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Dryness 'a concern for most of Iowa' officials say, as US crop ratings tumble


Dryness is “now a concern for most” of the US’s top corn-growing state, officials said, as they cut their rating of the US crop by the most in eight years.


The proportion of US corn rated in in “good” or “excellent” condition as of Sunday tumbled by 5 points week on week, the US Department of Agriculture said overnight, in its weekly Crop Progress report.


The decline, which exceeded the 2 point drop that investors had been expecting, was the largest for any week since the drought year of 2012, when the rating plunged by 37 points over a five-week period in June and July.


And it reflected in part a further deterioration in the rating for Iowa - the top US corn-growing state, and second-ranked soybean producer - where a dearth of rain has added to the crop setback caused by high winds two weeks ago, in a so-called derecho storm.


‘Dry conditions now a concern’

For Iowa, the reading dropped by 9 points, following on from a 10-point tumble the previous week, and reducing the good or excellent reading to 50%.


That compares with a five-year average rating of 72% for the time of year, according to Futures International.


“Dry conditions are now a concern for most of the state,” USDA officials in Iowa said, reporting at 76% the proportion of Iowa topsoil either “short” or “very short” of moisture – up 20 points week on week, and ahead of a 23% figure a year ago.


“Drought conditions continue to expand across the region as widespread rains have not yet materialised,” the officials said.


‘Crop conditions deteriorated’

Indeed, in neighbouring Nebraska too, the proportion of topsoil assessed as short or very short in moisture rose by 19 points week on week to 66% - accompanied by a dip in crop ratings.


The proportion of Nebraska corn rated good or excellent fell by 7 points week on week, also to 66%.


The largest ratings decline was suffered in Michigan, of 11 points to 54%, with USDA scouts noting that “crop conditions deteriorated throughout the week due to lack of much-needed precipitation.


“Soil moisture levels continued to decrease across most areas of the state.”


‘Notably hotter outlook’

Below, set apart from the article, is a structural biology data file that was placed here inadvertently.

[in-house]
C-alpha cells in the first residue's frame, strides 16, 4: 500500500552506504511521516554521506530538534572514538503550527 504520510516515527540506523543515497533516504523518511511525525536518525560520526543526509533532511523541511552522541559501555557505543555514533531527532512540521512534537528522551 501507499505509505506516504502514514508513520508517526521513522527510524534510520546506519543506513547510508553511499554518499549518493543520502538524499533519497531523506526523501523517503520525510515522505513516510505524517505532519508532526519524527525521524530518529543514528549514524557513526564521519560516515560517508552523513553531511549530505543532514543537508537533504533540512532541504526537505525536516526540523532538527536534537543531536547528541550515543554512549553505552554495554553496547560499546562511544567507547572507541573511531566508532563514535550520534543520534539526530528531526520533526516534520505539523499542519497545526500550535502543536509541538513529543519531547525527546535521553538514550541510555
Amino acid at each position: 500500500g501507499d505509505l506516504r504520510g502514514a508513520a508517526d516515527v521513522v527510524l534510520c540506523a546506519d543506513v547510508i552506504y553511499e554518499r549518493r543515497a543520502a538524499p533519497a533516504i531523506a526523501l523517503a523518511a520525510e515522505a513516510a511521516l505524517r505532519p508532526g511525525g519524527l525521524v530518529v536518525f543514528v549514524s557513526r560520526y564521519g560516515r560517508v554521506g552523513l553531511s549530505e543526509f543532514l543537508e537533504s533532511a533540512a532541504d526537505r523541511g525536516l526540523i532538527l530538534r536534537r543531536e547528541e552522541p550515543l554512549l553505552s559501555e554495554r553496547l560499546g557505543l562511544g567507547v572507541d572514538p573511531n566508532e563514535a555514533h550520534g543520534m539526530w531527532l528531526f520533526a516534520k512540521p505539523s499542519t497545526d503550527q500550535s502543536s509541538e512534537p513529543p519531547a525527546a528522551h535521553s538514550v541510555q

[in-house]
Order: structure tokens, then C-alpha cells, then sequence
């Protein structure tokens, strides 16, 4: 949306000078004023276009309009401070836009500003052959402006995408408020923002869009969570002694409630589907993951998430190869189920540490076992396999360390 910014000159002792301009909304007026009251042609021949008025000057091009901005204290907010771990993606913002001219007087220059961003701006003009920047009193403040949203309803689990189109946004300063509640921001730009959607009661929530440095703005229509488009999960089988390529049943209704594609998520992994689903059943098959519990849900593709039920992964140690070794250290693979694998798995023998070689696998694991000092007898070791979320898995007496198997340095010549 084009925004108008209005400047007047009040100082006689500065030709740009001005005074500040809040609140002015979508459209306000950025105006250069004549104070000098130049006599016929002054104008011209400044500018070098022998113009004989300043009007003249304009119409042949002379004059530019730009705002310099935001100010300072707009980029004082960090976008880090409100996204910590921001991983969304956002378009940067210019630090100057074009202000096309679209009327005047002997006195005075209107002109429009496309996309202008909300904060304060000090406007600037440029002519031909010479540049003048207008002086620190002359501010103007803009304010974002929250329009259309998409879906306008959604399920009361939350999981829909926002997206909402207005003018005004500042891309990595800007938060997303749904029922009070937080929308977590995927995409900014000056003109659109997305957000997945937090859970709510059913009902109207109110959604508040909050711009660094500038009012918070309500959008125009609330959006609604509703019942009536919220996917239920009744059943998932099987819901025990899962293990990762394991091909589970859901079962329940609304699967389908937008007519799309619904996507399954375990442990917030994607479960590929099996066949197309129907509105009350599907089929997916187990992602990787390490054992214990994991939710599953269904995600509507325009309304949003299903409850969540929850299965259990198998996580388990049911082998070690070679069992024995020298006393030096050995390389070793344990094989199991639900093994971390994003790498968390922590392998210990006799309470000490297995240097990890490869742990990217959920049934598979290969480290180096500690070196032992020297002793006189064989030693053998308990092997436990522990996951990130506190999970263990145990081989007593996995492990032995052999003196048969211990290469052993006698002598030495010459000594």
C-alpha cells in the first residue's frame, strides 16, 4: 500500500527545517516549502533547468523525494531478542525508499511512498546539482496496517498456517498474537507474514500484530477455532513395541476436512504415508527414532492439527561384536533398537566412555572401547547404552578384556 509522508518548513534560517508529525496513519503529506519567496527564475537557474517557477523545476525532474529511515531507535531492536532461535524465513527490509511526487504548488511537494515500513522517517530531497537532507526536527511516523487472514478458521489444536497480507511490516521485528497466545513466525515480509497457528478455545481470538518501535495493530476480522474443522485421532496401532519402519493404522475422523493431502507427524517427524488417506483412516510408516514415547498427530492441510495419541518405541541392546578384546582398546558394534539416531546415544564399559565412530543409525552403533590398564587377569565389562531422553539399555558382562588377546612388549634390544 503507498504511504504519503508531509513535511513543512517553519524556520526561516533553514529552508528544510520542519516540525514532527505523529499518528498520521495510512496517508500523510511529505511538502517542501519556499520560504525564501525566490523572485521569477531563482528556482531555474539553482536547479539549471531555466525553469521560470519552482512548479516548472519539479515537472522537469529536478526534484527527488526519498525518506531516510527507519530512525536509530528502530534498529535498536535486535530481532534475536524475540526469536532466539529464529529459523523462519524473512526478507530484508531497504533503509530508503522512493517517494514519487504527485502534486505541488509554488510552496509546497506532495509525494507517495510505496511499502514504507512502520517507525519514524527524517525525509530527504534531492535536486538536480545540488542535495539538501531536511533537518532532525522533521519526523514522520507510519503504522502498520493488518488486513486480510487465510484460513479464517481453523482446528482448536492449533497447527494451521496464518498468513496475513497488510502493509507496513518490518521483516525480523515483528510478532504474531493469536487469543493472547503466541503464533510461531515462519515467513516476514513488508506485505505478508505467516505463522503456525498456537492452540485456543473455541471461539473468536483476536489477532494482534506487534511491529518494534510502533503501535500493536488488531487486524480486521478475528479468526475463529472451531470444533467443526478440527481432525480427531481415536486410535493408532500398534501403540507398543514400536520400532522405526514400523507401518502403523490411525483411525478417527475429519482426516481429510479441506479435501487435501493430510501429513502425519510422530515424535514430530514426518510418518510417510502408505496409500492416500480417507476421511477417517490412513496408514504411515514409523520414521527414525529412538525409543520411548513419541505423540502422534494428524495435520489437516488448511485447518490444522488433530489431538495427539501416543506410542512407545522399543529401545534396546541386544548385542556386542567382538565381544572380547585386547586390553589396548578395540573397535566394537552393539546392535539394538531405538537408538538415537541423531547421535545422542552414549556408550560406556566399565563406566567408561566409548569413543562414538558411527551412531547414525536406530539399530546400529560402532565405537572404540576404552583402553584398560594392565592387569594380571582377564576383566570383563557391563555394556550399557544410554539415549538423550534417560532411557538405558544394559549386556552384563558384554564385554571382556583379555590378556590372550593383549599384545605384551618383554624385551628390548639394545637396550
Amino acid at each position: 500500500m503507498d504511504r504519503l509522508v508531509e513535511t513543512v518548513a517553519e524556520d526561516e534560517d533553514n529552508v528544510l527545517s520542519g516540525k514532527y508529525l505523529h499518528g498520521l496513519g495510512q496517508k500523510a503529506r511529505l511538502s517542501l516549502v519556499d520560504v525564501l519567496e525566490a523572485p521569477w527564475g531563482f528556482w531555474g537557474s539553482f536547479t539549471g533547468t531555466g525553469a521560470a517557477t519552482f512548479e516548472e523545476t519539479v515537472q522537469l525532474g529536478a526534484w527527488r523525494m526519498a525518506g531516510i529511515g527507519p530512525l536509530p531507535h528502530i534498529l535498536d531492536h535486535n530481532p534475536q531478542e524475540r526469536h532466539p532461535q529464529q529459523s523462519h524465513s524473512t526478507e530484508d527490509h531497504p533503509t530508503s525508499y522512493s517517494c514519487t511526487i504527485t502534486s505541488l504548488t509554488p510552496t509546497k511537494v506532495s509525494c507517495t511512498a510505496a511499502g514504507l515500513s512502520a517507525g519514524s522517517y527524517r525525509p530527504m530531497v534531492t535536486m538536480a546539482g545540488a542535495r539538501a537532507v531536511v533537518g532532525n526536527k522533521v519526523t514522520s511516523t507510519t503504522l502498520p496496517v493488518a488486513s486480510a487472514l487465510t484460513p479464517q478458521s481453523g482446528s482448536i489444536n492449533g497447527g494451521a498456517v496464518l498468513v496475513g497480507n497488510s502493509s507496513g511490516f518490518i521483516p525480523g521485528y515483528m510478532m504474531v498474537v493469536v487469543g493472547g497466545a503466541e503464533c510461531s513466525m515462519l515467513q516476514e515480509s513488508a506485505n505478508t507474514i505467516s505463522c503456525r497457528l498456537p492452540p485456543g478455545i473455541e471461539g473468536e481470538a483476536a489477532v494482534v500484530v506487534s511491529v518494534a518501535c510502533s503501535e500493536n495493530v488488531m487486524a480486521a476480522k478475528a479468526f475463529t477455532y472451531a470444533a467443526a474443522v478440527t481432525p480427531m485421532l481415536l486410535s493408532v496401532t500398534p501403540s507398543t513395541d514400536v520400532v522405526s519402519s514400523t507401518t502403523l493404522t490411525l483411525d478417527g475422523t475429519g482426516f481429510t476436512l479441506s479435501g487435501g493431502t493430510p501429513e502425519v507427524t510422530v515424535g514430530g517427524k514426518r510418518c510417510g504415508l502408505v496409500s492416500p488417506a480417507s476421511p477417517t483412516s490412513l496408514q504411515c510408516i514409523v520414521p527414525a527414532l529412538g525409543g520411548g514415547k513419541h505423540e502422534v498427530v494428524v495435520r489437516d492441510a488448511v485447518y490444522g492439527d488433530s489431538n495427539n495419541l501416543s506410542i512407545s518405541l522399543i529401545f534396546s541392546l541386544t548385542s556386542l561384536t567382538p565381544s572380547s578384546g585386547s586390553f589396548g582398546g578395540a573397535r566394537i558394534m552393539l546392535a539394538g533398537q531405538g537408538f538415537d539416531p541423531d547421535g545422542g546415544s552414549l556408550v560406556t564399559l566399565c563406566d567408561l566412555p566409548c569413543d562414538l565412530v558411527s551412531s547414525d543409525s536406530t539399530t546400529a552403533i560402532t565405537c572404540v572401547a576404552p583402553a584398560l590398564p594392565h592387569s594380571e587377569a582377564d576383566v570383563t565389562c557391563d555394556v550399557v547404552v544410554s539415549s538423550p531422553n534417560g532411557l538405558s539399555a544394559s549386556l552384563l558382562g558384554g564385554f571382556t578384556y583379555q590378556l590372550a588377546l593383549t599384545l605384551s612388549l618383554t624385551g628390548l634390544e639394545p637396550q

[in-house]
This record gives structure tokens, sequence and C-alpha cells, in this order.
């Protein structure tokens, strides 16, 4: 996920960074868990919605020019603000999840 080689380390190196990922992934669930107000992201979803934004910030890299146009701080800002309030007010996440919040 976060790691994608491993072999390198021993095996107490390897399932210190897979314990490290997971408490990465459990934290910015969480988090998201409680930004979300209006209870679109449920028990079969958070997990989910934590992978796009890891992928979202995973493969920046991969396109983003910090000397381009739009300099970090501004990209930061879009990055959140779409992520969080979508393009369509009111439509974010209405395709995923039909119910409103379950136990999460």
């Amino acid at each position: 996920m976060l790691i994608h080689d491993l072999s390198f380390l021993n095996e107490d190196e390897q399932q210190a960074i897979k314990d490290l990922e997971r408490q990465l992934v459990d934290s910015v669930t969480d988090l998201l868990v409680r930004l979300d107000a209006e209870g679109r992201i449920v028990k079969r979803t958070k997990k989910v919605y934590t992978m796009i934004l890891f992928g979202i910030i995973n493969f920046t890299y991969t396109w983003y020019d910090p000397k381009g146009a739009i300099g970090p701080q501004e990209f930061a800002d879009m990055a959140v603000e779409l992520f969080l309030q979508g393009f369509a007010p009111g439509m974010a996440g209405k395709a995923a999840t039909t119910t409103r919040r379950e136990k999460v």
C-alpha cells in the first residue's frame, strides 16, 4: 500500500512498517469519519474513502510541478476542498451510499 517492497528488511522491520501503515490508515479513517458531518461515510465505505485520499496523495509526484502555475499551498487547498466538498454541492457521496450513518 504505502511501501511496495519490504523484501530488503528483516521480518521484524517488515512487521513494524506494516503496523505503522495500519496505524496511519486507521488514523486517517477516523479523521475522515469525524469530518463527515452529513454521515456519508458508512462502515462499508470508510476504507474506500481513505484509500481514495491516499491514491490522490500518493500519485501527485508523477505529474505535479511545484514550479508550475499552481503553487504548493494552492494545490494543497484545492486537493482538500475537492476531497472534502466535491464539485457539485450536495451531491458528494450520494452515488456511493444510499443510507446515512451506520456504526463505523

The USDA’s soybean crop condition rating also declined by more than the 2 points investors had expected, by 3 points to 69% good or excellent, led by deterioration in South Dakota, as well as the likes of Michigan and Nebraska.


The readings come amid expectations of further dryness ahead, with Maxar saying late on Monday that “hot and dry weather is expected across the central and western Corn Belt this week, which will increase stress on soybeans and corn filling in South Dakota, Nebraska, Iowa, and northern Illinois”.


The forecast had trended “slightly drier across the west central Midwest, particularly in South Dakota and Iowa,” the weather service said, adding that the temperature outlook “is notably hotter across the Midwest this week”.


However, forecasters are also monitoring the potential for Tropical Storm Laura to bring rains after it makes landfall in eastern Texas later this week, although official meteorologists currently see the path of the storm trending below the driest areas of the Corn Belt, heading through the likes of Tennessee towards southern Ohio and east to Washington DC.


Yield implications

The deterioration in the corn rating took it below the average of 66% for the time of year, on Agrimoney calculations, and in prospective yield terms represented a 177.4 bushels-per-acre figure, according to Benson Quinn Commodities.


While still historically high, that is below the 181.8 bushels per acre that the USDA is factoring in, although in line with the result from last week’s Pro Farmer crop tour.


For soybeans, “modelling latest conditions” indicates a soybean yield of 52.5 bushels per acre, Benson Quinn Commodities said, also in line with the Pro Farmer finding, but below the current USDA figure of 53.3 bushels per acre.


The US soybean condition rating remains above the five-year average reading of 63% for the time of year, on Agrimoney calculations.

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